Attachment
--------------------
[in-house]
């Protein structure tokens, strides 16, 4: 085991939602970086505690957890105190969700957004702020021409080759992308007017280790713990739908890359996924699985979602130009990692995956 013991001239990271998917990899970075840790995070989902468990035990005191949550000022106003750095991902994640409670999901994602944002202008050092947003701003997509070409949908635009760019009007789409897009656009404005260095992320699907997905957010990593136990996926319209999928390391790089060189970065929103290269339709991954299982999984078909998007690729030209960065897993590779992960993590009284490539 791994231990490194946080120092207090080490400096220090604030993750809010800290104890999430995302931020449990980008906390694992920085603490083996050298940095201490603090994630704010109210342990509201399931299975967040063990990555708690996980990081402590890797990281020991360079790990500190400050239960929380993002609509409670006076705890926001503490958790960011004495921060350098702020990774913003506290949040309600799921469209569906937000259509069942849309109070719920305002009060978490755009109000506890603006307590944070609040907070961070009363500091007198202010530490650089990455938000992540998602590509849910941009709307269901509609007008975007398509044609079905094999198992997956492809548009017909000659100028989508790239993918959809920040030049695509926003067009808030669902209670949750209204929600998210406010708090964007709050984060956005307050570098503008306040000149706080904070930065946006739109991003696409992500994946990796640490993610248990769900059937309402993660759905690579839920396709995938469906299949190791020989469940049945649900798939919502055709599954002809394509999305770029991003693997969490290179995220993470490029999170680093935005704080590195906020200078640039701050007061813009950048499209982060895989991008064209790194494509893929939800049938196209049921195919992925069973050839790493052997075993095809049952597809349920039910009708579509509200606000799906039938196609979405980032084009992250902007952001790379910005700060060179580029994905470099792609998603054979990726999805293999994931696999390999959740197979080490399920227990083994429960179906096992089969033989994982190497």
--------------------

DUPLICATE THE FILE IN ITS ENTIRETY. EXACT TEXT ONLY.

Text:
[in-house]
């Protein structure tokens, strides 16, 4: 085991939602970086505690957890105190969700957004702020021409080759992308007017280790713990739908890359996924699985979602130009990692995956 013991001239990271998917990899970075840790995070989902468990035990005191949550000022106003750095991902994640409670999901994602944002202008050092947003701003997509070409949908635009760019009007789409897009656009404005260095992320699907997905957010990593136990996926319209999928390391790089060189970065929103290269339709991954299982999984078909998007690729030209960065897993590779992960993590009284490539 791994231990490194946080120092207090080490400096220090604030993750809010800290104890999430995302931020449990980008906390694992920085603490083996050298940095201490603090994630704010109210342990509201399931299975967040063990990555708690996980990081402590890797990281020991360079790990500190400050239960929380993002609509409670006076705890926001503490958790960011004495921060350098702020990774913003506290949040309600799921469209569906937000259509069942849309109070719920305002009060978490755009109000506890603006307590944070609040907070961070009363500091007198202010530490650089990455938000992540998602590509849910941009709307269901509609007008975007398509044609079905094999198992997956492809548009017909000659100028989508790239993918959809920040030049695509926003067009808030669902209670949750209204929600998210406010708090964007709050984060956005307050570098503008306040000149706080904070930065946006739109991003696409992500994946990796640490993610248990769900059937309402993660759905690579839920396709995938469906299949190791020989469940049945649900798939919502055709599954002809394509999305770029991003693997969490290179995220993470490029999170680093935005704080590195906020200078640039701050007061813009950048499209982060895989991008064209790194494509893929939800049938196209049921195919992925069973050839790493052997075993095809049952597809349920039910009708579509509200606000799906039938196609979405980032084009992250902007952001790379910005700060060179580029994905470099792609998603054979990726999805293999994931696999390999959740197979080490399920227990083994429960179906096992089969033989994982190497």